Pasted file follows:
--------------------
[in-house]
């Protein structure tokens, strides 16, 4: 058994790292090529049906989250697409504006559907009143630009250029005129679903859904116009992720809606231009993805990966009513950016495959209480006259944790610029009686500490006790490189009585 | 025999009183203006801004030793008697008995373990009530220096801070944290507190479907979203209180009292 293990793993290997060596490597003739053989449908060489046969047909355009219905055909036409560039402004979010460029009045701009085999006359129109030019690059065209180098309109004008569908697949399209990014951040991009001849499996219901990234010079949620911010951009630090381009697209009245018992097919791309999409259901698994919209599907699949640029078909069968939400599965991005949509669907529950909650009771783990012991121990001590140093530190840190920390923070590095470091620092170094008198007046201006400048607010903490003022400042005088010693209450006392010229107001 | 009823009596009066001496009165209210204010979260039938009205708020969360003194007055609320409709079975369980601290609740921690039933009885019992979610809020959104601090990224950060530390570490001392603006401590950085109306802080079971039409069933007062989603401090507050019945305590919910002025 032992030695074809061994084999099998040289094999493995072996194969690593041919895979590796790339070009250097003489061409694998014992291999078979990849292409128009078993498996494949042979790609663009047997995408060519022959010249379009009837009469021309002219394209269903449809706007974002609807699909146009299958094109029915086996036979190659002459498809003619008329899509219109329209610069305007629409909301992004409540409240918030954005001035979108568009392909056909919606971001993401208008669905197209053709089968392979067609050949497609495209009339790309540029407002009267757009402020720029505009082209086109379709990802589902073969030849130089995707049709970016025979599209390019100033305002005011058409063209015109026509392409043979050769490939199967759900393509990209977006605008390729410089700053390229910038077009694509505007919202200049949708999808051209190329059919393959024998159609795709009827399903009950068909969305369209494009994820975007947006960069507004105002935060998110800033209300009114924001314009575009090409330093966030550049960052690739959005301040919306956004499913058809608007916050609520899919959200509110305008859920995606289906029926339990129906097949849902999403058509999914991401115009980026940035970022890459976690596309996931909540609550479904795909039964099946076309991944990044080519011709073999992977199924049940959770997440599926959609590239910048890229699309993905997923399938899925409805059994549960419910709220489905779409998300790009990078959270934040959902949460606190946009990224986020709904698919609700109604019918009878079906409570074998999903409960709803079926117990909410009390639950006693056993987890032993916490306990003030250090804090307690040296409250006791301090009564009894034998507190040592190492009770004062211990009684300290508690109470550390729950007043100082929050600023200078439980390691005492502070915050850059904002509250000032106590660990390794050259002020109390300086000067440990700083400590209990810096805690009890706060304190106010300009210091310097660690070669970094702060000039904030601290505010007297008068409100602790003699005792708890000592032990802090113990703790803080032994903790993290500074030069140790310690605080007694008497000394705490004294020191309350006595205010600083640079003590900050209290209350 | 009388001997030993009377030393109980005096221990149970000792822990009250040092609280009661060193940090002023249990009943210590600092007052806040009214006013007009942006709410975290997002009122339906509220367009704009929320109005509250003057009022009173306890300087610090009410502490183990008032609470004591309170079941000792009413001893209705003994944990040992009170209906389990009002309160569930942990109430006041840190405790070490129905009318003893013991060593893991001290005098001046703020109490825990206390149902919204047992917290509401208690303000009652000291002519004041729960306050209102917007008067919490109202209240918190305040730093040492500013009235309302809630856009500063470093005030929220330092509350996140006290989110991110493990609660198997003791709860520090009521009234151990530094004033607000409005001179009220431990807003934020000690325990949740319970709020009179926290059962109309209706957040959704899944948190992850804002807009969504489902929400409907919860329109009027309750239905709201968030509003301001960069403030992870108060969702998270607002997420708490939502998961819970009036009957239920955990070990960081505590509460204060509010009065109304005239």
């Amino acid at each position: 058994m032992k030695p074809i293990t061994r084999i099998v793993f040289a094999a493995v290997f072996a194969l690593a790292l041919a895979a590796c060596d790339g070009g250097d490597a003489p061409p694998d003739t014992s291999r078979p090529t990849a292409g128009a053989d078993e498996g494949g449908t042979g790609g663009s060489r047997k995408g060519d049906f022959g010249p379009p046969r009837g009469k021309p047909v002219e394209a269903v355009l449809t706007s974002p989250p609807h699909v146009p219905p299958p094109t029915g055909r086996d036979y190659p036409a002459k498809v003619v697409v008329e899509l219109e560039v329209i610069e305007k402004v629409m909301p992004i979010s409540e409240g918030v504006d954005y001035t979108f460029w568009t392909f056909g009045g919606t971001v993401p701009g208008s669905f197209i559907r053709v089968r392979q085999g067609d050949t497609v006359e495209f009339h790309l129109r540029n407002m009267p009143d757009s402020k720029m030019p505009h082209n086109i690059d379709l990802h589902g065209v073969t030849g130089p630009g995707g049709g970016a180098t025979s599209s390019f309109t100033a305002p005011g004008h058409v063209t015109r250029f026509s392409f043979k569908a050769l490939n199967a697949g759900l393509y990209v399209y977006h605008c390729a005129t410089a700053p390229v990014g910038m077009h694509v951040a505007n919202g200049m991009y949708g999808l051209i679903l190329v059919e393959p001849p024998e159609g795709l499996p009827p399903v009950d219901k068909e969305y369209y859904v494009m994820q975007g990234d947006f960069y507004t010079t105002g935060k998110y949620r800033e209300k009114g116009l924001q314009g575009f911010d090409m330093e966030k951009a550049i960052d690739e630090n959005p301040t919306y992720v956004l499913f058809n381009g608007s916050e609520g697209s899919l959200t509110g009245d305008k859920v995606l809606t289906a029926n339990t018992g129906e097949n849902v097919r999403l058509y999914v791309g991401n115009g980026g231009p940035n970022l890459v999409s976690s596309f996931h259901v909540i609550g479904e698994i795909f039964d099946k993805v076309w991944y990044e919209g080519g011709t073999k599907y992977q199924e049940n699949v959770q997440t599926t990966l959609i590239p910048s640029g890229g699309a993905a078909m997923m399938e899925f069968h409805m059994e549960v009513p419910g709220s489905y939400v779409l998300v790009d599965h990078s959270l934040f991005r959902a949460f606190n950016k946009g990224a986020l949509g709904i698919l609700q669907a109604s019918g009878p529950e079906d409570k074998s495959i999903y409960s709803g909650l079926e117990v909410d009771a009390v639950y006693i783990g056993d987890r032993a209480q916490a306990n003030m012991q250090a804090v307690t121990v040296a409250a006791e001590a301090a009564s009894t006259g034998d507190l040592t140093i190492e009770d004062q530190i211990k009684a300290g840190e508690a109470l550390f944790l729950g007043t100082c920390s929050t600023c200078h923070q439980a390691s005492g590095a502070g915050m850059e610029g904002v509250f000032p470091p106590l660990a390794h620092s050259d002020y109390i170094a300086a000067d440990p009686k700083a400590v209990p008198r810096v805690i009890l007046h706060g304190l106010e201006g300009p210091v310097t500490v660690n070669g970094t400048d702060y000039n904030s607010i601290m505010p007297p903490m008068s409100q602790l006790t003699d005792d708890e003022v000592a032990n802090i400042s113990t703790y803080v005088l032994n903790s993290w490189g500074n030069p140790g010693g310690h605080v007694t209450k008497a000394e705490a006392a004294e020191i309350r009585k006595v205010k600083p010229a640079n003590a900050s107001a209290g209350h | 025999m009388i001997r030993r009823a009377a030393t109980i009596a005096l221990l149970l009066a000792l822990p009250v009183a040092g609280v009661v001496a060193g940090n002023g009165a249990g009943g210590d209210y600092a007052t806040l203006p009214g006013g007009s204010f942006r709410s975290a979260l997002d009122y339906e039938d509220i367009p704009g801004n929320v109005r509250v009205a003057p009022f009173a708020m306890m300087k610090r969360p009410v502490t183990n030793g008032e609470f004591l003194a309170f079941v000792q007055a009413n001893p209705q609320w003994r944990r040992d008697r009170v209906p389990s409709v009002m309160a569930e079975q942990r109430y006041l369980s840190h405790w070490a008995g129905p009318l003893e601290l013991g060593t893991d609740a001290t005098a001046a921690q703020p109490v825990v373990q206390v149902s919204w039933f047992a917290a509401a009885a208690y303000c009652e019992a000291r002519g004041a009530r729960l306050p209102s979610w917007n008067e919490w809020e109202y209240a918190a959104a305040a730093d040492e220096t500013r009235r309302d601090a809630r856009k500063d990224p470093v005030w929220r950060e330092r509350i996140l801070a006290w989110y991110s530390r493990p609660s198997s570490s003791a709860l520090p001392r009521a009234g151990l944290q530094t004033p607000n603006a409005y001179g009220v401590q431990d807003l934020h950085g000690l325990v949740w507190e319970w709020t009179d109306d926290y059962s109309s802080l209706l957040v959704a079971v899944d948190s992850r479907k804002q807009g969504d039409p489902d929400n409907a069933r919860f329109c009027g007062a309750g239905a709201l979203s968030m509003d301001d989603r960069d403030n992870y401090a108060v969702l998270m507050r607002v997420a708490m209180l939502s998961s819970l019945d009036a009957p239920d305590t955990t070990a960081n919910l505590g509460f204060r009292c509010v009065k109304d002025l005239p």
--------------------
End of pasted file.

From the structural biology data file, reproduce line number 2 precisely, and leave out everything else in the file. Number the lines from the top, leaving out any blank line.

């Protein structure tokens, strides 16, 4: 058994790292090529049906989250697409504006559907009143630009250029005129679903859904116009992720809606231009993805990966009513950016495959209480006259944790610029009686500490006790490189009585 | 025999009183203006801004030793008697008995373990009530220096801070944290507190479907979203209180009292 293990793993290997060596490597003739053989449908060489046969047909355009219905055909036409560039402004979010460029009045701009085999006359129109030019690059065209180098309109004008569908697949399209990014951040991009001849499996219901990234010079949620911010951009630090381009697209009245018992097919791309999409259901698994919209599907699949640029078909069968939400599965991005949509669907529950909650009771783990012991121990001590140093530190840190920390923070590095470091620092170094008198007046201006400048607010903490003022400042005088010693209450006392010229107001 | 009823009596009066001496009165209210204010979260039938009205708020969360003194007055609320409709079975369980601290609740921690039933009885019992979610809020959104601090990224950060530390570490001392603006401590950085109306802080079971039409069933007062989603401090507050019945305590919910002025 032992030695074809061994084999099998040289094999493995072996194969690593041919895979590796790339070009250097003489061409694998014992291999078979990849292409128009078993498996494949042979790609663009047997995408060519022959010249379009009837009469021309002219394209269903449809706007974002609807699909146009299958094109029915086996036979190659002459498809003619008329899509219109329209610069305007629409909301992004409540409240918030954005001035979108568009392909056909919606971001993401208008669905197209053709089968392979067609050949497609495209009339790309540029407002009267757009402020720029505009082209086109379709990802589902073969030849130089995707049709970016025979599209390019100033305002005011058409063209015109026509392409043979050769490939199967759900393509990209977006605008390729410089700053390229910038077009694509505007919202200049949708999808051209190329059919393959024998159609795709009827399903009950068909969305369209494009994820975007947006960069507004105002935060998110800033209300009114924001314009575009090409330093966030550049960052690739959005301040919306956004499913058809608007916050609520899919959200509110305008859920995606289906029926339990129906097949849902999403058509999914991401115009980026940035970022890459976690596309996931909540609550479904795909039964099946076309991944990044080519011709073999992977199924049940959770997440599926959609590239910048890229699309993905997923399938899925409805059994549960419910709220489905779409998300790009990078959270934040959902949460606190946009990224986020709904698919609700109604019918009878079906409570074998999903409960709803079926117990909410009390639950006693056993987890032993916490306990003030250090804090307690040296409250006791301090009564009894034998507190040592190492009770004062211990009684300290508690109470550390729950007043100082929050600023200078439980390691005492502070915050850059904002509250000032106590660990390794050259002020109390300086000067440990700083400590209990810096805690009890706060304190106010300009210091310097660690070669970094702060000039904030601290505010007297008068409100602790003699005792708890000592032990802090113990703790803080032994903790993290500074030069140790310690605080007694008497000394705490004294020191309350006595205010600083640079003590900050209290209350 | 009388001997030993009377030393109980005096221990149970000792822990009250040092609280009661060193940090002023249990009943210590600092007052806040009214006013007009942006709410975290997002009122339906509220367009704009929320109005509250003057009022009173306890300087610090009410502490183990008032609470004591309170079941000792009413001893209705003994944990040992009170209906389990009002309160569930942990109430006041840190405790070490129905009318003893013991060593893991001290005098001046703020109490825990206390149902919204047992917290509401208690303000009652000291002519004041729960306050209102917007008067919490109202209240918190305040730093040492500013009235309302809630856009500063470093005030929220330092509350996140006290989110991110493990609660198997003791709860520090009521009234151990530094004033607000409005001179009220431990807003934020000690325990949740319970709020009179926290059962109309209706957040959704899944948190992850804002807009969504489902929400409907919860329109009027309750239905709201968030509003301001960069403030992870108060969702998270607002997420708490939502998961819970009036009957239920955990070990960081505590509460204060509010009065109304005239």